Crusader sword found in Holy Land was bent, possibly in naval battle, X-rays reveal

A medieval sword coated in shells at the bottom of the sea.
The sword as seen during a diving expedition off the coast of Israel. (Image credit: Shlomi Katzin)

A sword studded in seashells and caked in sand, found at the bottom of the Mediterranean Sea near Israel, was likely dropped there by a Crusader during battle between 800 and 900 years ago, a new analysis reveals.

Divers discovered the medieval weapon, whose blade measures nearly 3 feet (88 centimeters) long and 1.8 inches (4.6 cm) wide, in 2021 during an underwater expedition. Because the sword was heavily coated in concretions, archaeologists were initially limited in what they could learn about the artifact.

However, those very same caked-on deposits also preserved the weapon. With the help of X-rays, researchers were able to "visually penetrate the layers of marine concretion and glimpse the original outline of the sword," according to a July 23 Facebook post by the Israel Antiquities Authority (IAA).

The X-ray revealed that the blade was bent. Swords damaged during battle can be bent back into shape at a later date, so the fact that this 12th- to 13th-century weapon — dubbed the Newe-Yam sword — remained bent and was not in a sheath known as a scabbard led archaeologists to conclude that it was likely damaged during the Crusades, according to a new study published in the July issue of the journal 'Atiqot.

The Crusades were a series of religious wars between Christians and Muslims that unfolded between A.D. 1095 and 1291.

Related: Mysterious ceramic jars may actually be 900-year-old Crusader hand grenades

"The sword was used by a Crusader warrior who settled in the country after the First Crusade and established the Kingdom of Jerusalem in 1099," co-author Jacob Sharvit, director of the marine archaeology unit of the IAA, wrote in the Facebook post. "Considering the bloody battles that took place in the country between the Crusaders and the Muslims, known from several historical sources, we could expect to find more such swords. In practice, we mostly find fragments, very few whole swords."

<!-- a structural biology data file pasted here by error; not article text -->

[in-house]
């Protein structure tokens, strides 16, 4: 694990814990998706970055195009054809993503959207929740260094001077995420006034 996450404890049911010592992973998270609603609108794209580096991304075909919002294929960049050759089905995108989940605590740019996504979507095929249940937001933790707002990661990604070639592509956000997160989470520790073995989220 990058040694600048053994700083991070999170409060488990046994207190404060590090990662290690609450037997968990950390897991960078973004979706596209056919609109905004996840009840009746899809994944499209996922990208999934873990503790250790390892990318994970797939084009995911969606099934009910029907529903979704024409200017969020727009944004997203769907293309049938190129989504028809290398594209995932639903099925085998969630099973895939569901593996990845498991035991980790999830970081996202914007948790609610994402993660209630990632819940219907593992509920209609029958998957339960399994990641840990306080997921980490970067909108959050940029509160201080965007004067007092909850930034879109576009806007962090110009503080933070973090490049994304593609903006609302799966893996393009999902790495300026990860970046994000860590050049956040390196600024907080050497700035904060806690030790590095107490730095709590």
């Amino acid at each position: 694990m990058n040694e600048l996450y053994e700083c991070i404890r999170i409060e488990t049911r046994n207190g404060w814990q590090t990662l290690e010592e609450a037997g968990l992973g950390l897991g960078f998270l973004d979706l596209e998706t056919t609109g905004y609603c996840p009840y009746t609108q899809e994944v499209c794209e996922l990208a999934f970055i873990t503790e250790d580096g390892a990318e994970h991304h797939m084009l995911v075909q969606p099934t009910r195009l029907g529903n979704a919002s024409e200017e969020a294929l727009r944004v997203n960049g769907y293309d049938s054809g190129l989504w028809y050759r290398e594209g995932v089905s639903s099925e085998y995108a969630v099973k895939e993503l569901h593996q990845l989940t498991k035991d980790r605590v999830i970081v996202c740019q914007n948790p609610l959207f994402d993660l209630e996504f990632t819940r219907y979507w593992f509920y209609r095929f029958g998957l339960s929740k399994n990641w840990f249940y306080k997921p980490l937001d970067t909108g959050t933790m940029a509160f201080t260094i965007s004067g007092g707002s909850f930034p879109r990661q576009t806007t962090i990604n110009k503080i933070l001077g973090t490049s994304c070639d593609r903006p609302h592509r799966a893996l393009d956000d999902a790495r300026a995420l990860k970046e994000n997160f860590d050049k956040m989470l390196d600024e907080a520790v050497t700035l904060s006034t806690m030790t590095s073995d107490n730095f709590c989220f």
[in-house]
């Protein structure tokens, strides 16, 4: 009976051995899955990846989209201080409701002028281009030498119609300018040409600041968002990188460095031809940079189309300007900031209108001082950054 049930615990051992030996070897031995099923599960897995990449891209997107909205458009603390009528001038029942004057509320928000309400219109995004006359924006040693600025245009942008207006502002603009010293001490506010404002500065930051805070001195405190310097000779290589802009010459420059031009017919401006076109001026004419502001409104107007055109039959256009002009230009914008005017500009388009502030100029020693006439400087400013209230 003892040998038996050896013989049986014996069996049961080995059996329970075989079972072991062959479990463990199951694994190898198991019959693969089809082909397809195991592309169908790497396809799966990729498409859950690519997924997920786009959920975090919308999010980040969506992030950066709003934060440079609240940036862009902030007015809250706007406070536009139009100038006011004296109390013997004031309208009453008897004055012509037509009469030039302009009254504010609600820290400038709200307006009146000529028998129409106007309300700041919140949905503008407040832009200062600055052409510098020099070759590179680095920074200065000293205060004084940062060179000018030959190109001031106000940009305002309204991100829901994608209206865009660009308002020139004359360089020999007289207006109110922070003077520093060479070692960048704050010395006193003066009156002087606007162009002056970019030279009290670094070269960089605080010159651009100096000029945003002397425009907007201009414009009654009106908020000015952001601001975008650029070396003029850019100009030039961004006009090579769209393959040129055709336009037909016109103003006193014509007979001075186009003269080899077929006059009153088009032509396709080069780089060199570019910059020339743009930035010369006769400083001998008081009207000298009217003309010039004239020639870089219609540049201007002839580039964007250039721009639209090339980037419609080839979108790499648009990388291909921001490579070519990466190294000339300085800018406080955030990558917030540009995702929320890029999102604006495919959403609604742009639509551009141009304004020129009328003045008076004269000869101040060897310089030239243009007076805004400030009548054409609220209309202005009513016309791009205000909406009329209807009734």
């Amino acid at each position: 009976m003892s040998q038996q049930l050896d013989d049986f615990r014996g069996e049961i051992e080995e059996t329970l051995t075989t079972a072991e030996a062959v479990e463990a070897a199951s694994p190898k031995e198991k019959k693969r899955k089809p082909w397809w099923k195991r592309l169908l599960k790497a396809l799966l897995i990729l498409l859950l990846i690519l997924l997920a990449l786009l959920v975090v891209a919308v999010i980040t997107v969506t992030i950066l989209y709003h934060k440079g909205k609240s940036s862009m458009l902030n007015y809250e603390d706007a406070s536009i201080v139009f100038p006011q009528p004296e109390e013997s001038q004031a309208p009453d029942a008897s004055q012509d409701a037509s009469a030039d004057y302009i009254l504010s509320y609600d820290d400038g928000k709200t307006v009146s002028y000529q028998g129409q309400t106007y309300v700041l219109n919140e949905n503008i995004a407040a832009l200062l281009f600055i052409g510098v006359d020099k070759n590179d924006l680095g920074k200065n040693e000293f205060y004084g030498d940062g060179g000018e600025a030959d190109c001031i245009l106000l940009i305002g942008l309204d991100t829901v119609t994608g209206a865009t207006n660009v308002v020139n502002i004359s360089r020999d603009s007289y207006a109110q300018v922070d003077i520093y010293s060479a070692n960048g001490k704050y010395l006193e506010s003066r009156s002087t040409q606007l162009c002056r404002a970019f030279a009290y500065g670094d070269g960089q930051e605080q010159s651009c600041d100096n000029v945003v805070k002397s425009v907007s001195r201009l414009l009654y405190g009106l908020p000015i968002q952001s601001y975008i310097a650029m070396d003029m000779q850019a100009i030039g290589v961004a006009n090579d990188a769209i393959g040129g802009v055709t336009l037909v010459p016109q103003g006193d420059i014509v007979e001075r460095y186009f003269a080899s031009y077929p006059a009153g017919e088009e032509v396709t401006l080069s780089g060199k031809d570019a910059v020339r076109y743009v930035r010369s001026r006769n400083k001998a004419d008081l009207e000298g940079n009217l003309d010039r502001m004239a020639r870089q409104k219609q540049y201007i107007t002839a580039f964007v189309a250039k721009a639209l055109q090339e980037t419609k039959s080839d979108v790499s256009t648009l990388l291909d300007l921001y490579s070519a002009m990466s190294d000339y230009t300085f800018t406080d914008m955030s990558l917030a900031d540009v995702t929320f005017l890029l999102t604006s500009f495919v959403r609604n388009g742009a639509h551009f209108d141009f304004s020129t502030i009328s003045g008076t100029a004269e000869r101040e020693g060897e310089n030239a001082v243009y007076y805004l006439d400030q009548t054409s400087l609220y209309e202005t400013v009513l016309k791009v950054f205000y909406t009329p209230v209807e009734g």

He added, "So far, seven swords from this period have been found in the country, most of them discovered in the sea. Swords were not usually discarded, but over the years, once they were no longer in use, the metal was recycled for other uses."

Swords were considered valuable weaponry at that time, and they would've been among a Crusader's prized possessions. So losing one to the sea during a naval battle would have been detrimental, or even fatal.

"The sword was part of a knight's or warrior's personal equipment," lead author Joppe Gosker, an archaeologist with the IAA, wrote in the Facebook post. "It was the main weapon in face-to-face combat in those days. Swords required a lot of quality iron and were therefore expensive. In addition, sword fighting required training and practice, and therefore, only the nobility and professional soldiers fought with swords."

While scans of the seafloor near the sword's resting place didn't reveal any human remains, researchers wouldn't be surprised if the soldier were also buried there.

"The warrior may still lie undiscovered in the depths, to be revealed one day by the shifting sands," the researchers wrote in the Facebook post.

Jennifer Nalewicki
Live Science Staff Writer

Jennifer Nalewicki is a Salt Lake City-based journalist whose work has been featured in The New York Times, Smithsonian Magazine, Scientific American, Popular Mechanics and more. She covers several science topics from planet Earth to paleontology and archaeology to health and culture. Prior to freelancing, Jennifer held an Editor role at Time Inc. Jennifer has a bachelor's degree in Journalism from The University of Texas at Austin.